Errors from browsers with ssl_session_tickets off (nginx)

I’m trying to set up letsencrypt on a couple of my personal domains. I’ve used the same exact configuration for two: and On, using the configuration recommended here, I get errors from Firefox and Chrome when trying to access the site - Firefox says SSL_ERROR_RX_UNEXPECTED_NEW_SESSION_TICKET; Chrome’s message is much more vague.

I only see a few references to this on the interwebs and everyone says to change ssl_session_tickets off to ssl_session_tickets on. That does indeed work, and that’s what I have in the configuration now, but I’d rather not have to do that. There must be a reason why it works on one of the sites and not the other!

nginx configuration for the broken site:

server {
    listen 80;
    listen [::]:80;
    return 301 https://$http_host$request_uri;

server {
    listen 443 ssl;
    listen [::]:443 ssl;

    ssl on;
    ssl_certificate /etc/letsencrypt/live/;
    ssl_certificate_key /etc/letsencrypt/live/;
    include snippets/ssl-params.conf;
    root /srv/www/misc;

The working one is identical except for server_name, the path to the cert and key, and the server root path. The certs were created identically as well, using the command from that article.

snippets/ssl-params.conf is:

ssl_protocols TLSv1 TLSv1.1 TLSv1.2;
ssl_prefer_server_ciphers on;
ssl_ecdh_curve secp384r1;
ssl_session_cache shared:SSL:10m;
#ssl_session_tickets off;
ssl_session_tickets on;
ssl_stapling on;
ssl_stapling_verify on;
resolver valid=300s;
resolver_timeout 5s;
add_header Strict-Transport-Security "max-age=63072000; includeSubdomains; preload";
add_header X-Frame-Options DENY;
add_header X-Content-Type-Options nosniff;
ssl_dhparam /etc/ssl/certs/dhparam.pem;

Here’s the output of openssl s_client -connect -servername with and without ssl_session_tickets:

Anyone see the problem?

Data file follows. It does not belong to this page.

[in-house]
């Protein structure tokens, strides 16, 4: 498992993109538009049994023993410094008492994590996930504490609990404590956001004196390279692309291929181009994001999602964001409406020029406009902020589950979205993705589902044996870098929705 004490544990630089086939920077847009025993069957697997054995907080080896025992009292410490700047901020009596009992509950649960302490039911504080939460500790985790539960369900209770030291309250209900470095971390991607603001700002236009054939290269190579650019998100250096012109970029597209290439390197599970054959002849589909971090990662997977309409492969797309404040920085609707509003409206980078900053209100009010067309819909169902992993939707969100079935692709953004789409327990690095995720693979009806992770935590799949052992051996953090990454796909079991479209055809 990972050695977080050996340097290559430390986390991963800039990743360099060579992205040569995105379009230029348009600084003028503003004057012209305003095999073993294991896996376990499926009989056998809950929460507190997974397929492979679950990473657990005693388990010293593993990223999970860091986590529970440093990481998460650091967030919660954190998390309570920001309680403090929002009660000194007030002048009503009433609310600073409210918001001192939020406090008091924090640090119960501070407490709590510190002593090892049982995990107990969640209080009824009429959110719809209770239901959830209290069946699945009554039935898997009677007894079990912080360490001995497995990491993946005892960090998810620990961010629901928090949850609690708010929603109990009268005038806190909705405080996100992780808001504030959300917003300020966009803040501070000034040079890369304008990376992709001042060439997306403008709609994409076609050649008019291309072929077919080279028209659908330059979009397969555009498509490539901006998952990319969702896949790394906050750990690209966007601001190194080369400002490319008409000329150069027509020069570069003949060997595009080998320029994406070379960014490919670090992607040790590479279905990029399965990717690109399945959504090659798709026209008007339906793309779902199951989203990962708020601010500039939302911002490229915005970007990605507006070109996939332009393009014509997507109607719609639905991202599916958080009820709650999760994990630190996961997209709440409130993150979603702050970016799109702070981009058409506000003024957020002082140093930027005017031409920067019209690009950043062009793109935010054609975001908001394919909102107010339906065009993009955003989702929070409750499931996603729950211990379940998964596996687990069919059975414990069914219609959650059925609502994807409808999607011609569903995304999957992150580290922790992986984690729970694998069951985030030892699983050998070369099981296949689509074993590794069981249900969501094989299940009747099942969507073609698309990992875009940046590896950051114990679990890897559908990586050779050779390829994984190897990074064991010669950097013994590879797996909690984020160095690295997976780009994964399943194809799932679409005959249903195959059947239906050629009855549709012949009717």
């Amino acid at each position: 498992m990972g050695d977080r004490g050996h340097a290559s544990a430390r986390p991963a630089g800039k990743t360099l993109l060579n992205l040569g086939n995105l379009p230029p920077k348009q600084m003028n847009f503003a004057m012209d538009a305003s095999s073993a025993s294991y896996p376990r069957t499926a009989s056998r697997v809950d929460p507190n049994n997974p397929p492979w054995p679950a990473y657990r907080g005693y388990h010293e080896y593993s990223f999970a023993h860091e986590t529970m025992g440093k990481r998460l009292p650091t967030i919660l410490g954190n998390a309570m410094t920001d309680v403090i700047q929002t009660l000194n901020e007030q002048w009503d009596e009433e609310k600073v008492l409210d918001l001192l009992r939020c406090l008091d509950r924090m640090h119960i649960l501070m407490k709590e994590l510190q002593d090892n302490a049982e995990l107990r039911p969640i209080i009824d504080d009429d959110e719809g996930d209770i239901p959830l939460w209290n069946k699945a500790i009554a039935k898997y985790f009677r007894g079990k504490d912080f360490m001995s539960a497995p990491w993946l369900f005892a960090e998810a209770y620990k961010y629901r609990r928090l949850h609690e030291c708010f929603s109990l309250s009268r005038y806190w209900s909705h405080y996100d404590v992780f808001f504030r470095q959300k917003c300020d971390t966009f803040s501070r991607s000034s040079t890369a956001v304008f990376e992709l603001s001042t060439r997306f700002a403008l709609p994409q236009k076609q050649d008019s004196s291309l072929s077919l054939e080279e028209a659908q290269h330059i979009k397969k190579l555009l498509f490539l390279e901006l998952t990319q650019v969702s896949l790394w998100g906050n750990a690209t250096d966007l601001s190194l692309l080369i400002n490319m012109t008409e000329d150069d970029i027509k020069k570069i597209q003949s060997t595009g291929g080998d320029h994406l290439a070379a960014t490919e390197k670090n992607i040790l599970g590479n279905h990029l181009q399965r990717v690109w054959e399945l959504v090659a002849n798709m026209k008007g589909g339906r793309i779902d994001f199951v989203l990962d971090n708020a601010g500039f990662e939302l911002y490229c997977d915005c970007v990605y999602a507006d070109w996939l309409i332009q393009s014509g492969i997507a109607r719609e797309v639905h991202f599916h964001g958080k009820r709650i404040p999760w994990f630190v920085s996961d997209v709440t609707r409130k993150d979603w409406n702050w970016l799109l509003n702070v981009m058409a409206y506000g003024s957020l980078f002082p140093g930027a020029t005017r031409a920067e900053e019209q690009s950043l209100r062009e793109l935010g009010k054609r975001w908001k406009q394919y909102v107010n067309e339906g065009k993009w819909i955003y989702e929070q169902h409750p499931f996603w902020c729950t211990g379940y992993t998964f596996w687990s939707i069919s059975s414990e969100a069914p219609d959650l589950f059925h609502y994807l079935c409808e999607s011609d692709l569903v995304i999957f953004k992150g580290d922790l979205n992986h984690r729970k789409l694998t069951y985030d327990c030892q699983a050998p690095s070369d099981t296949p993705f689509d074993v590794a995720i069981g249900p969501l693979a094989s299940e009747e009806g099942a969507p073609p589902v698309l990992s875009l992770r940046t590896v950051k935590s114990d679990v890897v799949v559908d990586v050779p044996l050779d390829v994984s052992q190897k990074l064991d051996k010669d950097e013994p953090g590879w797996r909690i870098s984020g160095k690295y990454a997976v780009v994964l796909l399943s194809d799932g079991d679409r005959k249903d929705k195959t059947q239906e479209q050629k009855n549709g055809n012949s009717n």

P.S. “Title is invalid; try to be a little more descriptive” is evil and the same can be said to whoever wrote that message. I was able to shut it up by removing the actual error message text from the title. WTF.

Maybe use this:

ssl_session_timeout 1d;
ssl_session_cache shared:SSL:50m;
ssl_session_tickets off;


BTW: Generally it is recommend to disable session tickets when using nginx as it would make Forward Secrecy useless.

Nope, same problem with that.

Indeed, that’s why I’m trying to find a way to make it work with them off :stuck_out_tongue:

@rugk Thank you to emphasis that! I’ve reported it on two TLS scanner to help raise awareness: ( ) ( used by )


I’m posting this here both because this question was recently asked and because it took me many hours of troubleshooting to figure out the issue as while I found several references to the problem on Google, no one seemed to have a real solution. So here it is:

ssl_session_tokens off breaks if it’s not set the same for all ssl-enabled server{} blocks. So if you have 2 server configurations and and you have ssl_server_tokens set to on in one (which is the default so it counts even if you omit it) and set to off in another, it will break the one where it’s set to off in certain browsers. The easiest way to resolve this, unless you have multiple http{} blocks, is to just set it to off in the http{} block. I have not tested to see if you you can have different settings in different http{} blocks as I haven’t had need to set up more than one http{} block.

For others looking for this issue, I want to add that Chrome will respond with: ERR_SSL_PROTOCOL_ERROR while Firefox responds with: SSL_ERROR_RX_UNEXPECTED_NEW_SESSION_TICKET and curl responds with: gnutls_handshake() failed: An unexpected TLS packet was received. IE seemed to work, surprisingly.


Woo! That’s it! Must have been set improperly in one of the servers. I added it to http{} and everything is running swimmingly now. :thumbsup:

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